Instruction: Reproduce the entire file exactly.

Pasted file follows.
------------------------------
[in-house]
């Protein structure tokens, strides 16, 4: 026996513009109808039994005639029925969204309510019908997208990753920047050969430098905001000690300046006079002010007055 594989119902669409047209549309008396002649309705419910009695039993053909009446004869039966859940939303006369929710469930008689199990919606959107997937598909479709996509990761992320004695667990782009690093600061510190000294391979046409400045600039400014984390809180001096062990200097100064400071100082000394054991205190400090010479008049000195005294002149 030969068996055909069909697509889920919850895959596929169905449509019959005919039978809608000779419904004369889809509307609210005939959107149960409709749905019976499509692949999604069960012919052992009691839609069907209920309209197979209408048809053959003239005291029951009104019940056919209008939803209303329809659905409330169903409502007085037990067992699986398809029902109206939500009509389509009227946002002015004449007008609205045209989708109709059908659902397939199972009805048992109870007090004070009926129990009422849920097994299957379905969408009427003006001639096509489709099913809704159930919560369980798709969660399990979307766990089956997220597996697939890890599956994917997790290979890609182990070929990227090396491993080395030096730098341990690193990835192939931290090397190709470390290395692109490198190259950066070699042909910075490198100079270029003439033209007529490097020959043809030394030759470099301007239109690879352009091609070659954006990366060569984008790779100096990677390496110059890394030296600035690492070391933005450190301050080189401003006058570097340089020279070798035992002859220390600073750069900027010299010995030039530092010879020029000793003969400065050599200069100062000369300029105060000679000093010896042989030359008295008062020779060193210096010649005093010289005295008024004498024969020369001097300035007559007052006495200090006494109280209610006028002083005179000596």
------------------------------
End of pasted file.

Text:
[in-house]
């Protein structure tokens, strides 16, 4: 026996513009109808039994005639029925969204309510019908997208990753920047050969430098905001000690300046006079002010007055 594989119902669409047209549309008396002649309705419910009695039993053909009446004869039966859940939303006369929710469930008689199990919606959107997937598909479709996509990761992320004695667990782009690093600061510190000294391979046409400045600039400014984390809180001096062990200097100064400071100082000394054991205190400090010479008049000195005294002149 030969068996055909069909697509889920919850895959596929169905449509019959005919039978809608000779419904004369889809509307609210005939959107149960409709749905019976499509692949999604069960012919052992009691839609069907209920309209197979209408048809053959003239005291029951009104019940056919209008939803209303329809659905409330169903409502007085037990067992699986398809029902109206939500009509389509009227946002002015004449007008609205045209989708109709059908659902397939199972009805048992109870007090004070009926129990009422849920097994299957379905969408009427003006001639096509489709099913809704159930919560369980798709969660399990979307766990089956997220597996697939890890599956994917997790290979890609182990070929990227090396491993080395030096730098341990690193990835192939931290090397190709470390290395692109490198190259950066070699042909910075490198100079270029003439033209007529490097020959043809030394030759470099301007239109690879352009091609070659954006990366060569984008790779100096990677390496110059890394030296600035690492070391933005450190301050080189401003006058570097340089020279070798035992002859220390600073750069900027010299010995030039530092010879020029000793003969400065050599200069100062000369300029105060000679000093010896042989030359008295008062020779060193210096010649005093010289005295008024004498024969020369001097300035007559007052006495200090006494109280209610006028002083005179000596």